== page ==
A Comparison of Peracetic Acid and Hydrogen
Peroxide Bleaching on Cotton Fabric
By: Dr. A. Farhan Khan
Department of Textile Science, Textile Institute of Pakistan, Karachi
Bleaching tests were conducted to study the efficacy of peracetic acid as a
replacement of hydrogen peroxide in bleaching processes of 100% cotton fabric.
The criteria chosen for assessing bleaching performances of peracetic acid and
hydrogen peroxide were whiteness index, tensile strength, absorbency and fluidity
values. The CIE whiteness index value of fabrics was measured by a
spectrophotometer using appropriate computer software. Universal Strength
Tester (Titan) was used to measure tensile strength. Ostwald – Fenske Cuen
viscosimeter was used to determine chemical degradation of cotton fabric by
measurement of its fluidity and embroidery hoop was used to determine
absorbency. The results of this research showed that the peracetic acid is more
effective as a bleaching agent than hydrogen peroxide. An acceptable degree of
whiteness (CIE whiteness index 80) can be obtained with minimum loss of tensile
strength. This study has also provided valuable information for industrial
application of the developed bleaching systems.
Key words: Cotton, Bleaching, Peracetic acid, Hydrogen peroxide
The art of bleaching has been practiced since beginning of civilization [1,2].
Bleaching is the process of removing colored impurities from the griege fabric as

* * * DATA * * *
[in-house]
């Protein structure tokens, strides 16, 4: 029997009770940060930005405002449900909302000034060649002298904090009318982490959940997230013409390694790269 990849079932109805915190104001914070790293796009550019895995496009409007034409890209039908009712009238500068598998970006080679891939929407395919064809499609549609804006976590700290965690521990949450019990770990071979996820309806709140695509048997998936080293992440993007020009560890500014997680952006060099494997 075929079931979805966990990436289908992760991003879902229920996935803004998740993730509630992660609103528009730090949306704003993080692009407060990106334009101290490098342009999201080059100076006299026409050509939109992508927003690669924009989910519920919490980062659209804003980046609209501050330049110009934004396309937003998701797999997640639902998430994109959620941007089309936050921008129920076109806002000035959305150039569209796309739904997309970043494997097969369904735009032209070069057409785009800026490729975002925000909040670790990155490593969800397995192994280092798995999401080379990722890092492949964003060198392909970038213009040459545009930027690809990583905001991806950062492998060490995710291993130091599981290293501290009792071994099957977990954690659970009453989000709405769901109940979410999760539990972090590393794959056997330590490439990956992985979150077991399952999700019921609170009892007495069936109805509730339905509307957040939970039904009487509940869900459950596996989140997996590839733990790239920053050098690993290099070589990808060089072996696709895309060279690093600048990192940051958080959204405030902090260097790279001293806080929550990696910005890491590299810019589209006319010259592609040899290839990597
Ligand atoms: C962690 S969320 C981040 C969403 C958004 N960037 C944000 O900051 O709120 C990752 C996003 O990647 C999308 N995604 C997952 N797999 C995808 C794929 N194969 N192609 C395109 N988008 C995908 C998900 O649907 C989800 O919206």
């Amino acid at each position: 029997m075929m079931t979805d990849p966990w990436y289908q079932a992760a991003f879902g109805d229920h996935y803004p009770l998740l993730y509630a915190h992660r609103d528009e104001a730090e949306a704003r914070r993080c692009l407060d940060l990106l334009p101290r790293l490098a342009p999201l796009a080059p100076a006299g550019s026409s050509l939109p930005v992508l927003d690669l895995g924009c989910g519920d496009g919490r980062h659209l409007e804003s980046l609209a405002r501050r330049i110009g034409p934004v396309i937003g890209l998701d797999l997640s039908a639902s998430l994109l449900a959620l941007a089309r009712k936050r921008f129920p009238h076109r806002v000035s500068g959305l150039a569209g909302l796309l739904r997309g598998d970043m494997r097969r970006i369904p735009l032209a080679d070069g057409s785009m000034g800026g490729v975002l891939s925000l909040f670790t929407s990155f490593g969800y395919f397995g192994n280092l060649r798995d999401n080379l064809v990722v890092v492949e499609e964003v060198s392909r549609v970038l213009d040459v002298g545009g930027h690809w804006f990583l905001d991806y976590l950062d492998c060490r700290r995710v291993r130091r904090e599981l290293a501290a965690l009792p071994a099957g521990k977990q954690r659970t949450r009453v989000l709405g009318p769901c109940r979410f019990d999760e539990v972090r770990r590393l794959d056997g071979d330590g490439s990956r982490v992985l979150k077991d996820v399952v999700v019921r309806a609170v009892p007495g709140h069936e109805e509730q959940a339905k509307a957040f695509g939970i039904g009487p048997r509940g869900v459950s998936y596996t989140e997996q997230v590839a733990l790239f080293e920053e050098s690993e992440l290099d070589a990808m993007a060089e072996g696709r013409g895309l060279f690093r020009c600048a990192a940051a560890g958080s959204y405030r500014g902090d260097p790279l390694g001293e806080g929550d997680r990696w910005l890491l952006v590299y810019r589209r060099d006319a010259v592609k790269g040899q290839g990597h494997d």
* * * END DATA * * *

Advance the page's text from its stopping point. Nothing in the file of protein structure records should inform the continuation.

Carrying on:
efficiently as possible, with minimum or no damage to the fiber and leaving in a
perfect white state [3,4].
Nowadays, consumers increasingly demand more environmentally friendly
products. This also effect the textile industry, and thus, aspects such as control of
water, energy and chemicals consumption should be taken into account in wet
textile processes. Hydrogen peroxide (H2O2) is the most widely used bleaching
agent for textiles and came into use around 1878 . Hydrogen peroxide is suitable
for most fibers and it can be used in a wide range of machines under different
conditions. Reaction products are non-toxic and non-dangerous but hydrogen
peroxide is a highly corrosive compound and degrades to oxygen and water.
Hydrogen peroxide is however, damaging to fiber, because it is applicable in
strongly alkaline medium and it requires a high temperature to give the most
effective bleaching [5,6 ].
Paracetic Acid (PAA) as a bleaching agent has many advantages compared to
hydrogen peroxide. It does not produce any toxic by product in bleach reaction, it is
less corrosive, it is biologically totally degradable and it causes no AOX (absorbable
halogenated organic compounds) load in the waste water .
Paracetic acid can be prepared in situ in solution from hydrogen peroxide and
H2O2 + (CH3CO)2O → CH3COOOH + CH3COOH
Commercial peracetic acid, which is available, for example, in 5% and 15%
solutions, is a colorless liquid with a pungent smell & both solutions are water
The characteristic parameters of the 100% pure scoured cotton fabric used for all
the experiments, purchased from the market are presented in Table-1.
Table-1: Basic characteristics of 100% cotton scoured fabric
Area Warp Weft CIE Tensile
Fabric Weave Weight Yarn Yarn Whiteness Strength Absorbency Fluidity
Composition Count count Index (N)
(g/m2) (tex) (tex) (WI) Warp Weft (Sec) (Rhe)
100% Cotton weave 168.5 40 31 26.9 542.0 240.4 4.2 1.3
The water used during all bleaching and washing operations had the following
Table-2: The Quality of Water
pH Total Hardness Total Dissolve Solids
7.8 42.0 145
The Total Hardness was measured in terms of calcium carbonate. The pH, Total
Hardness and Total Dissolve Solids (TDS) of water suitable for all textile processing
are 6.5-7.5, 0-50 ppm and 65-150 ppm respectively .